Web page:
From creating remote-sensing CubeSats to analyzing aerogel: how the public is hacking into open source space exploration.
As technology shifts from a means of passive consumption to active creation, people are collaborating on a massive scale. The endeavor of Spacehack.org is to transform that into more of a community, so that space hackers can easily connect and interact.
Amateurs were once considered to be at the crux of scientific discovery, but over time have been put on the sidelines. Despite this, citizen science is witnessing a renaissance. Agencies such as NASA no longer have a monopoly on the global space program and more participatory projects are coming to life to harness the power of open collaboration around exploring space on a faster schedule.
Instead of complaining about where our jetpack is, we can now demand to figure out how to take an elevator to space. And, while you still can't own a CubeSat as easily as an iPod, you can join a SEDSAT-2 team and learn how to engineer one.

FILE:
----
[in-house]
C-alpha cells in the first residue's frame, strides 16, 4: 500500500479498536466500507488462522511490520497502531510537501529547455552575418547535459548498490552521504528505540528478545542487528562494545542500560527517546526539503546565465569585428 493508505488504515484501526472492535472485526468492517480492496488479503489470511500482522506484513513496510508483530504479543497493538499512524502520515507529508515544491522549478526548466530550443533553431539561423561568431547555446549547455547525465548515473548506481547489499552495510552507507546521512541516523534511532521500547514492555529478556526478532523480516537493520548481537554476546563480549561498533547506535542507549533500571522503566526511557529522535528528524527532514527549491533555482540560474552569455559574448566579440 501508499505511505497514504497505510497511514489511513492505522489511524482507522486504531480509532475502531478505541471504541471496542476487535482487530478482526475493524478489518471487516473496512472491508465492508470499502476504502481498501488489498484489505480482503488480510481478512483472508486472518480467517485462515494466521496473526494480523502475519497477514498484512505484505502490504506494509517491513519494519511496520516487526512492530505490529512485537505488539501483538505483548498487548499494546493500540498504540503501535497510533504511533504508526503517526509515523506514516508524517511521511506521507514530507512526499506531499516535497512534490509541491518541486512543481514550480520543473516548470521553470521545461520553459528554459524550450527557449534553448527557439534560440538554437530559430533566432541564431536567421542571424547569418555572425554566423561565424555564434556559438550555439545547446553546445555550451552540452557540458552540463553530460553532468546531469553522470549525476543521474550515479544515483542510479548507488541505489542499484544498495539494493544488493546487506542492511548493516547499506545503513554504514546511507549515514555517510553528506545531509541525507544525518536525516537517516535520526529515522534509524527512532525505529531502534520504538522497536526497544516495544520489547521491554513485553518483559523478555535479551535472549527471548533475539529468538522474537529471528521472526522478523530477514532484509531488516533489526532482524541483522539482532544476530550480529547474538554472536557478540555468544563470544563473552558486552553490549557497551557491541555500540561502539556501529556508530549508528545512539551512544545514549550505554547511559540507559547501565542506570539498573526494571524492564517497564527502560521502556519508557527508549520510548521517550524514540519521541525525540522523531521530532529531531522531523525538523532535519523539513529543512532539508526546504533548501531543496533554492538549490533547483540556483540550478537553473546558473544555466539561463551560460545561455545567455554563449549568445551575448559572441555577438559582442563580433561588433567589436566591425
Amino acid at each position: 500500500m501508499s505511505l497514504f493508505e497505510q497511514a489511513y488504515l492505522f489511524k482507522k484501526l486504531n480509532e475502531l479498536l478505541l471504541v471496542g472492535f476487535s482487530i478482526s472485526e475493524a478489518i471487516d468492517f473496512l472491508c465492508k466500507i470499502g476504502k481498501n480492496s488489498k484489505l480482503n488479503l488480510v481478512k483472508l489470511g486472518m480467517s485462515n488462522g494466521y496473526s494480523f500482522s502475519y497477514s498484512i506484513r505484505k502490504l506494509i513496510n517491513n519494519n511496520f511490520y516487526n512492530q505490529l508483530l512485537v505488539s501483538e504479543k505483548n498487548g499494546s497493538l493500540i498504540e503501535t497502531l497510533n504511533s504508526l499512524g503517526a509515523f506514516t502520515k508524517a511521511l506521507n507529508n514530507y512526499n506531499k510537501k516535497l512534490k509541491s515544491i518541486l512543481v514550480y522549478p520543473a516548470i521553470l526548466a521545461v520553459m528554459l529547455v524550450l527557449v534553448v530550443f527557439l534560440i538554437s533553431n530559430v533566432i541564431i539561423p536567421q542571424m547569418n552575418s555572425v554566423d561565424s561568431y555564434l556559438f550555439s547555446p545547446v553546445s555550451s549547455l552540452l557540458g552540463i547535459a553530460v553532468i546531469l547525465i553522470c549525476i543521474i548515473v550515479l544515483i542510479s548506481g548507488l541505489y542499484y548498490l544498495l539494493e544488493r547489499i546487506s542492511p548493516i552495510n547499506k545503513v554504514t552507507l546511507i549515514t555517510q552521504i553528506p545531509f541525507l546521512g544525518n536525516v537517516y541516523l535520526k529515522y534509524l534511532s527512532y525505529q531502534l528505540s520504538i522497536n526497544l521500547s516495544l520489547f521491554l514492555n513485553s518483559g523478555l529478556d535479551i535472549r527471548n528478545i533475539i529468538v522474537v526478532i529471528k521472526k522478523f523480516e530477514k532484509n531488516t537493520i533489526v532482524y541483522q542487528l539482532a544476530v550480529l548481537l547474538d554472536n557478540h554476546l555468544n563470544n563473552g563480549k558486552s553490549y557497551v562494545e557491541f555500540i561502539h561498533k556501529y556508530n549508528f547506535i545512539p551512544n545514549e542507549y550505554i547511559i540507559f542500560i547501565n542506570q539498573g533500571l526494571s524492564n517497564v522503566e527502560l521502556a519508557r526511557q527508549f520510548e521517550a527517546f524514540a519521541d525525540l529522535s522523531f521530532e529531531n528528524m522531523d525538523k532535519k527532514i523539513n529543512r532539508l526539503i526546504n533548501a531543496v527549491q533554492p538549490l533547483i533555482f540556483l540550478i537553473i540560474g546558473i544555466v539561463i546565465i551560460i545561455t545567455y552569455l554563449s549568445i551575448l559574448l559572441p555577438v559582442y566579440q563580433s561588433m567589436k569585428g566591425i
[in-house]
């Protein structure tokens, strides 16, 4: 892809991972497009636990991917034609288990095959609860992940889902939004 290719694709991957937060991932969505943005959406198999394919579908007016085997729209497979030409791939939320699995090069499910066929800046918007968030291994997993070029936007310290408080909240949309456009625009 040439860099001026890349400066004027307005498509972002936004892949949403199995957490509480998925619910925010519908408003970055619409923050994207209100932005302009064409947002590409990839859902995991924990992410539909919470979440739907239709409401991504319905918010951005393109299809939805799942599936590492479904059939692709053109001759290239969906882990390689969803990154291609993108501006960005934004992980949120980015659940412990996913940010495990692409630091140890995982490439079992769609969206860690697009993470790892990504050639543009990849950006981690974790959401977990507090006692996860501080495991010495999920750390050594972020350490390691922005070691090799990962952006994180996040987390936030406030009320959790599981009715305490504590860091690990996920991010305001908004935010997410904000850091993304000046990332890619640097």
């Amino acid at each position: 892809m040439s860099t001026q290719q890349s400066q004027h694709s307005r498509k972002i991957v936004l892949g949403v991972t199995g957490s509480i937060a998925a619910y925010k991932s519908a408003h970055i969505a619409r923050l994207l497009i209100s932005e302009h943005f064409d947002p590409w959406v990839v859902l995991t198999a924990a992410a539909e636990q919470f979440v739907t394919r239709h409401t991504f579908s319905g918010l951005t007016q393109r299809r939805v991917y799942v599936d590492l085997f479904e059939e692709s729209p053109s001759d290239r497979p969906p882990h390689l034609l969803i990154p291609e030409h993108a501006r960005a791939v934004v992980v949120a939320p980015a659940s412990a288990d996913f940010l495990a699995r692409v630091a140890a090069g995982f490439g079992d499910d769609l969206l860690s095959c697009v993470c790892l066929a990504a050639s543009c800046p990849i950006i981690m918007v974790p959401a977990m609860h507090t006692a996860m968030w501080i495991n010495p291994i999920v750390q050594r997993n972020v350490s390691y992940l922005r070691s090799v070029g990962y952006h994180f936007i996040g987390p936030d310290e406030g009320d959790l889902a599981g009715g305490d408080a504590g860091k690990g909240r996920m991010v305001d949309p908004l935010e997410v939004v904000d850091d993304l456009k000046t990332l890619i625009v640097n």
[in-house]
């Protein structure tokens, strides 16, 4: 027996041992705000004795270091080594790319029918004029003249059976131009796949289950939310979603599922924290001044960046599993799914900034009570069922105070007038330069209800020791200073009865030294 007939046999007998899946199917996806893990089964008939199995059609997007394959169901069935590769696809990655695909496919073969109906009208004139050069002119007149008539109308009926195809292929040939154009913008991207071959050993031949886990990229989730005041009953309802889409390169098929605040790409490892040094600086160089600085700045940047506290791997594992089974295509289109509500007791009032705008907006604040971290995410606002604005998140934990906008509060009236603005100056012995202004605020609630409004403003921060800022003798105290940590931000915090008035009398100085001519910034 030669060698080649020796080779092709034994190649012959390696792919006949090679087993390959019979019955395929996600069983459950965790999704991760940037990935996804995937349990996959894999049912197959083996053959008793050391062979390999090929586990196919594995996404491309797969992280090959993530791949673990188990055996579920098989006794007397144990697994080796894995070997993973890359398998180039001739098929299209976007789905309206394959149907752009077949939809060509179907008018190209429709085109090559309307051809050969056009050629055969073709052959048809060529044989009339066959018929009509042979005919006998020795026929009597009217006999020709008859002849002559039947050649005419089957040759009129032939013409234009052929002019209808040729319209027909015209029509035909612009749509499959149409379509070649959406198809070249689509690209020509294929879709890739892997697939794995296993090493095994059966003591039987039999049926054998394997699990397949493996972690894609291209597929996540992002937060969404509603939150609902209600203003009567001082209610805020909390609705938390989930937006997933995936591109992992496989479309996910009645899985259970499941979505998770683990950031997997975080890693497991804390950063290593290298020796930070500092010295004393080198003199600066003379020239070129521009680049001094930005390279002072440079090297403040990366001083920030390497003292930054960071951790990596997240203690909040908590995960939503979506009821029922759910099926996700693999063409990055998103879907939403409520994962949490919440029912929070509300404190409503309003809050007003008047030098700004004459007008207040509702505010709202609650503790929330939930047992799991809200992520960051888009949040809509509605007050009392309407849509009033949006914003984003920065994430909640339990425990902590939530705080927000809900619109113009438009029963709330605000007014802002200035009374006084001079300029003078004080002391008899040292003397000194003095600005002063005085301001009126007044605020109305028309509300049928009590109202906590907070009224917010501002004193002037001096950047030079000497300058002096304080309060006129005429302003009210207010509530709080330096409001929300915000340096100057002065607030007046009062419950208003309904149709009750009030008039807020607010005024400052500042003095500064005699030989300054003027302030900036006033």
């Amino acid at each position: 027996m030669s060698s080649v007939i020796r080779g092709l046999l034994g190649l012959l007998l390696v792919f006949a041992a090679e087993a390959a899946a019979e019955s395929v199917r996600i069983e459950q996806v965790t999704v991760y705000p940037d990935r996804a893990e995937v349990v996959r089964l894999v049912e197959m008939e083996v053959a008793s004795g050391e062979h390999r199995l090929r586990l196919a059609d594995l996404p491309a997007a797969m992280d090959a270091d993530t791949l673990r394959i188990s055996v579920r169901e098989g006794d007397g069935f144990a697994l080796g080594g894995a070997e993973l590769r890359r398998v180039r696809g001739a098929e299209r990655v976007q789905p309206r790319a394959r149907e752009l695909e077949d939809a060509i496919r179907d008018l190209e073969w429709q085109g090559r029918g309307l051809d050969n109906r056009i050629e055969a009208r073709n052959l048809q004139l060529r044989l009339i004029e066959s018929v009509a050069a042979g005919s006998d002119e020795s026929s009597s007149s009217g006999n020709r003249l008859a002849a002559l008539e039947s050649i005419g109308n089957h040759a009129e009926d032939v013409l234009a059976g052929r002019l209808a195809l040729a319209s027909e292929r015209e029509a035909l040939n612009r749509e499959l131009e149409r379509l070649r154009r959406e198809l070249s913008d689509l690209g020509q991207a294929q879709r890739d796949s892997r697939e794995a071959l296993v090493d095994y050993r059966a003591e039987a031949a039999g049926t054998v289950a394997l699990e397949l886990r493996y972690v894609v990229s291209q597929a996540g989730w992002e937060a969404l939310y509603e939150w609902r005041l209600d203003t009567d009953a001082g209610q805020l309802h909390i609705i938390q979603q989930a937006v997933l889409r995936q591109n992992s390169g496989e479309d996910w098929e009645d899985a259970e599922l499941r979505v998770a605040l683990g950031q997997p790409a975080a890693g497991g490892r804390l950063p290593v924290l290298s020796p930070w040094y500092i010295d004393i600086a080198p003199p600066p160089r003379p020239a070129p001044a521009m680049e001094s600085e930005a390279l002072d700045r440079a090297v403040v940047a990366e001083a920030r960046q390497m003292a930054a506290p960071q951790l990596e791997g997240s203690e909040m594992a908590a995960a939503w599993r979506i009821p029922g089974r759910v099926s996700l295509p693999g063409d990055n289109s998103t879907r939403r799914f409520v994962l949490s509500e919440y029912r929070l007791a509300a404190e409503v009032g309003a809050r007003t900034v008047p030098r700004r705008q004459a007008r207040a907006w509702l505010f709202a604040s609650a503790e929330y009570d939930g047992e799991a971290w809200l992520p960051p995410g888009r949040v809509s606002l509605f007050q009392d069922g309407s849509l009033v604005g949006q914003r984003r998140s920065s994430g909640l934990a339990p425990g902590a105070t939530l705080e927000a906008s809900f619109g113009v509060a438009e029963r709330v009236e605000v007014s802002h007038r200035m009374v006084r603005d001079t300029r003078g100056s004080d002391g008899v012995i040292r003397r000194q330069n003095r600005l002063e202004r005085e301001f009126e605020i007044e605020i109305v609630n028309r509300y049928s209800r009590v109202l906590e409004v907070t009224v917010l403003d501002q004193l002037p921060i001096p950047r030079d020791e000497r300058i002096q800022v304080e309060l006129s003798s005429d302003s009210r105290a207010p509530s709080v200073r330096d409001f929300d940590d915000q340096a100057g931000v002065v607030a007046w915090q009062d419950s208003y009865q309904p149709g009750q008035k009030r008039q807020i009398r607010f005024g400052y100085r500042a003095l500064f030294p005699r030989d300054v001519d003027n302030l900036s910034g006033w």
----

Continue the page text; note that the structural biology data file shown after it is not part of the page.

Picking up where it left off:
There's also GalaxyZoo, which opened up a data set containing a million galaxies imaged by a robotic telescope. Why projects such as these are important is because robots are actually kind of dumb. Humans are able to make classifications that well-programmed machines can't. Currently, 200,000 humans are identifying over 250,000 galaxies.
NASA also needs help from amateur astronomers in finding if there are ice crystals on the Moon. They recently launched a payload the size of an SUV to impact the moon at 5600 miles per hour in order to create a crater from which a giant plume of regolith would be ejected and seen through amateur-class telescopes on Earth. If we do discover ice crystals, it will make it that much easier for us to build an outpost on the Moon by 2020.
If tinkering with spacecrafts is more your speed, the Google Lunar X PRIZE is a competition to send robots to the moon. However, you don't need to be a robotics engineer to participate. Team FREDNET, the first open source competitor, is open for anyone to join.
While the concept of open source has resonated around the world and beyond, there is still much education to be done. NASA and the ESA have made large quantities of their data open, but have yet to facilitate developer communities that allow for active contribution to the code rather than just feedback on finding bugs.
Spacehack.org, a directory of ways to participate in space exploration, was created for this reason among others. Many of these projects are buried in old government websites or do not clearly communicate how someone can get involved. It is with great hope that it will not only encourage the creation of more participatory space projects, but also urge existing ones to embrace the social web.